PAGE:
Subject to confirmation, and obviously the weather, the men’s quarter-finals and semi-finals will be contested on Friday – delayed from Thursday because of rain and rain breaks at Eastbourne on Thursday.
No7 seed Philipp Kohlschreiber, who beat Spanish superstar Rafael Nadal on the grass at Halle last week, is up against no3 seed and defending champion Andreas Seppi.
The German no2 has a 3-2 career mark over the top Italian, although Seppi won the last meeting in the 2nd Round at Rotterdam in February. This will be their first meeting on grass.
Kohlschreiber comes into his sixth ATP Tour quarter-final of the season with a 27-13 match record, and his best result was a fourth career title in Munich last month.
And last week he opened the grass court circuit with a run to the semi-final in Halle, losing to countryman and eventual champion Tommy Haas.
Seppi is also making his sixth quarter-final showing of the season, and last month he picked up his second career title in Belgrade.
Italian Fabio Fognini and no6 seed Andy Roddick square off for the first time.
Fognini, appearing in his first career ATP World Tour quarter-final on grass after back-to-back three sets wins over Albert Ramos and no4 seed Bernard Tomic, is playing in his second quarter-final of the season. On April 29, he reached his maiden ATP Tour final in Bucharest. The 25-year-old Italian is 11-11 win-loss ration this season.
Roddick came into Eastbourne losing six consecutive matches, the longest streak of his career, and world ranked no33. But a retirement win over fellow American Sam Querrey ended the losing streak and on Wednesday he only lost eight points in 10 service games en route to a 6-2 7-6 win over Frenchman Jeremy Chardy.
The former world no1 and three-time Wimbledon finalist is appearing in his third ATP Tour quarter-final of the year. But the 29-year-old American is trying to reach his first semi-final since last August in Winston-Salem, USA.
American Ryan Harrison looks to even his record against Denis Istomin of Uzbekistan. In their previous meeting on the ATP Tour at San Jose in February 2010, Istomin won in straight sets. Harrison’s win-loss record is 16-14 on the season and he’s already surpassed his match wins total from last year of 14.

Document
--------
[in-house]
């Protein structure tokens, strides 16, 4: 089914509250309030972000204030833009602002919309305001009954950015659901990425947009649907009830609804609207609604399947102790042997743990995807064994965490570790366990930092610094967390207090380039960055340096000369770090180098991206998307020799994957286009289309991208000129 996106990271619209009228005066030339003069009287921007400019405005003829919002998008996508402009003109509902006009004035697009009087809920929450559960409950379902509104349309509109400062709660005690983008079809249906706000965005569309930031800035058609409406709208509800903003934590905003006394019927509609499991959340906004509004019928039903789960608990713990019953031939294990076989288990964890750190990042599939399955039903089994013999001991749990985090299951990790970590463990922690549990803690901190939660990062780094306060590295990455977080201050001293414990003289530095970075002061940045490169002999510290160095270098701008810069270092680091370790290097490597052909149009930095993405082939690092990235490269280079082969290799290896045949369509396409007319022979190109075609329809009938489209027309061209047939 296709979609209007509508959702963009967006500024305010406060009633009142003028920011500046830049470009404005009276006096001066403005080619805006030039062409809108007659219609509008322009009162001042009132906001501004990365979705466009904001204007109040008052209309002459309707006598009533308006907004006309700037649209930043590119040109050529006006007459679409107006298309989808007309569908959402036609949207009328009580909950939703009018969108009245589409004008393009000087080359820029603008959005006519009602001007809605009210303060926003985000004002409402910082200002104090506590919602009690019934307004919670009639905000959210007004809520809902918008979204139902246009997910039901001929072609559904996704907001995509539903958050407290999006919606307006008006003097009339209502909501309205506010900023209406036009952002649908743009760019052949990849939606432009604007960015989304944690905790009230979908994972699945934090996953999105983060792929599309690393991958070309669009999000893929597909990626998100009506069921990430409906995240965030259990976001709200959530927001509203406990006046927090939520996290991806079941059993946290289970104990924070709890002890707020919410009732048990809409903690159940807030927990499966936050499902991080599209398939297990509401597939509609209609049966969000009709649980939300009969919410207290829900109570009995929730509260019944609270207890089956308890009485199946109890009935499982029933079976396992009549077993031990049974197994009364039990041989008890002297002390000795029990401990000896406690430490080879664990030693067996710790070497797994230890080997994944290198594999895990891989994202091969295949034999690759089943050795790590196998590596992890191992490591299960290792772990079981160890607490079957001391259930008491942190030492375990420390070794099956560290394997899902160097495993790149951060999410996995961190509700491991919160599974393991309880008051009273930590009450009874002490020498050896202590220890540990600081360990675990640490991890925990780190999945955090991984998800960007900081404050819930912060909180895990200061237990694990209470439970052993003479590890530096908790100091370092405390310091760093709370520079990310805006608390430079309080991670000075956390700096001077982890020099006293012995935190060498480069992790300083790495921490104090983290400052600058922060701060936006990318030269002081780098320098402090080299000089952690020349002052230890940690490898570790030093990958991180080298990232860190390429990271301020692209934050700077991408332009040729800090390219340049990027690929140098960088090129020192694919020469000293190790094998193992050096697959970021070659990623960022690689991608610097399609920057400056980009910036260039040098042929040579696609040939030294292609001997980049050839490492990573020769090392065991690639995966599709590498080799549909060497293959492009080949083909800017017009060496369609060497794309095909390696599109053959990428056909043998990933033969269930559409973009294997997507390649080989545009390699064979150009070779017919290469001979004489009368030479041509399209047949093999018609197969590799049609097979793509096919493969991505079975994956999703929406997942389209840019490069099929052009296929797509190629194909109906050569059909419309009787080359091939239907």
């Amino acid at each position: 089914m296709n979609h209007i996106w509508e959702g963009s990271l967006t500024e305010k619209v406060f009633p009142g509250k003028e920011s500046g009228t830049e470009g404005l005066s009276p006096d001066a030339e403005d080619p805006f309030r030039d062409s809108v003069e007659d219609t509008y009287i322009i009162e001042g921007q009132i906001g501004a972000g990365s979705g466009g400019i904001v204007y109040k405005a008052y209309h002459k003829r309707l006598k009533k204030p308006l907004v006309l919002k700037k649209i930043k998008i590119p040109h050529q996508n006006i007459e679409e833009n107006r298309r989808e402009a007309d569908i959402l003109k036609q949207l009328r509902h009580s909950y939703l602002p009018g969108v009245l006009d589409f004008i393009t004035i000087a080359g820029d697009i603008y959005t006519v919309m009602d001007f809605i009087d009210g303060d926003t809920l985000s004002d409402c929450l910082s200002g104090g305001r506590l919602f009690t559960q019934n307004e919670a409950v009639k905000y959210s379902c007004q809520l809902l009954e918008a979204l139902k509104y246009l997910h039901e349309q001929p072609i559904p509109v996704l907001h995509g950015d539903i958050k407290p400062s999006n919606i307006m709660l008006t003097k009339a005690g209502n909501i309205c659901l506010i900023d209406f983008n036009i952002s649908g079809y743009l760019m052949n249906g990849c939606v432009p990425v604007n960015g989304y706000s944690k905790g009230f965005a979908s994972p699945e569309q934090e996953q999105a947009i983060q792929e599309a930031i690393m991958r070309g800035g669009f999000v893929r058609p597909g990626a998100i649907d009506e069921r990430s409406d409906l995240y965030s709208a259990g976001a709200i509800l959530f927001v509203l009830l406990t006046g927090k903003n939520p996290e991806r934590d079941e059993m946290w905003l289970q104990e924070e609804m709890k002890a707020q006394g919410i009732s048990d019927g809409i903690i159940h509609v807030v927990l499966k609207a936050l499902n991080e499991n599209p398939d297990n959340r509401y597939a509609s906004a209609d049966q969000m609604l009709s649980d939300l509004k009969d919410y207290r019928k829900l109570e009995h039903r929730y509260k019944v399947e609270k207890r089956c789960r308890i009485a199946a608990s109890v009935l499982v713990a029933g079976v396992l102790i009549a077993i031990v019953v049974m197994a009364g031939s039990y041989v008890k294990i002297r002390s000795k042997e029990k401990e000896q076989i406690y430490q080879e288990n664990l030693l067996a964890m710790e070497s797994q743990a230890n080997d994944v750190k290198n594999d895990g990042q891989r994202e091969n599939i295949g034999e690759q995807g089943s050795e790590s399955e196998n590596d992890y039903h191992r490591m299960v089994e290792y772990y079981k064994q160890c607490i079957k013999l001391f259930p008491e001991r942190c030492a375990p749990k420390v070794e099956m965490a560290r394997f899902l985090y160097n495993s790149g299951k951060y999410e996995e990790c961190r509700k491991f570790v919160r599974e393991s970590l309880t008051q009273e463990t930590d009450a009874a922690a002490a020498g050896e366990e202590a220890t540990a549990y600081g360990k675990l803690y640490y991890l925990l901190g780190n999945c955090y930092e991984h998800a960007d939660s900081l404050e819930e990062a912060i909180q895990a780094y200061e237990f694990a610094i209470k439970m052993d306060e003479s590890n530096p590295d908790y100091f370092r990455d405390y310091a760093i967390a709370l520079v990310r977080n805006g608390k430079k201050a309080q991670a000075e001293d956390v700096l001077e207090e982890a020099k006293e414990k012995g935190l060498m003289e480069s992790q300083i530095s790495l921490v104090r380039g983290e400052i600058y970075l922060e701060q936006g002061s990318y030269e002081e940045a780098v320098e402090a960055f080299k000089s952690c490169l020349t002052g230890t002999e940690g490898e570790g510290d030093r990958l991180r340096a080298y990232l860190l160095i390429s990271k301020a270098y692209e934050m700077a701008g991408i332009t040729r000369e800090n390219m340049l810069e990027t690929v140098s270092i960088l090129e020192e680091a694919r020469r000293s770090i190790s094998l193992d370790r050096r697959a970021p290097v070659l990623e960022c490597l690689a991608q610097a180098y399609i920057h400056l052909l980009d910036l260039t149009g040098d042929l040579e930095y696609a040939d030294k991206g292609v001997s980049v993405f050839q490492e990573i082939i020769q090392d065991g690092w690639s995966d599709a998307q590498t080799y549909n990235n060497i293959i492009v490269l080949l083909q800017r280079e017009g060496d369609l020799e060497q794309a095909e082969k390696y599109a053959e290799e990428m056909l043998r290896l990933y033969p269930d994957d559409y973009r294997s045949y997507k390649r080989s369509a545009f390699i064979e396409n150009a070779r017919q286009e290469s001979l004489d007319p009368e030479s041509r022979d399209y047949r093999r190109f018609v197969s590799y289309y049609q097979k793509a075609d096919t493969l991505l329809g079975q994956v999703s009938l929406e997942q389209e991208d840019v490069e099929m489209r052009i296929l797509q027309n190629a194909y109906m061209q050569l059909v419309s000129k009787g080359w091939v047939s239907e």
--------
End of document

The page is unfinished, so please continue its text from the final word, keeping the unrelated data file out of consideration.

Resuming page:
The Texas resident, aged 20, is playing in his third ATP Tour quarter-final on as many surfaces – clay, grass and hard – this year. His best result was the semi-finals at San Jose in February.
Istomin comes into his fourth ATP Tour quarter-final this season with a 20-18 win-loss record.
Aussie qualifier Marinko Matosevic takes on Belgian Steve Darcis for the first time.
Matosevic is also playing in a third ATP World quarter-final on as many surfaces. He reached his first ATP final at Delray Beach in March.
Darcis’ win-loss record is 10-10 on the season, and this is his third quarter-final. His last ATP Tour semi-final came in July 2008, when he was runner-up in Amersfoort.
2009 AEGON International
Pre-tournament news by Neil-Monticelli Harley-Rudd
A further injury to Gael Monfils (pictured) has ended the interest of the provisional top seed to compete at 2009 Eastbourne, after the French ace was forced to withdraw from the tournament at Queen’s Club less than a week before he was due to play at the inaugural AEGON International.
The 22-year-old tends to bounce in and out of the world’s top 10 with his on-going left kneecap injury, but ended his interest in the 2009 AEGON Championships on Tuesday 10 June because of a wrist injury he picked up at the London event.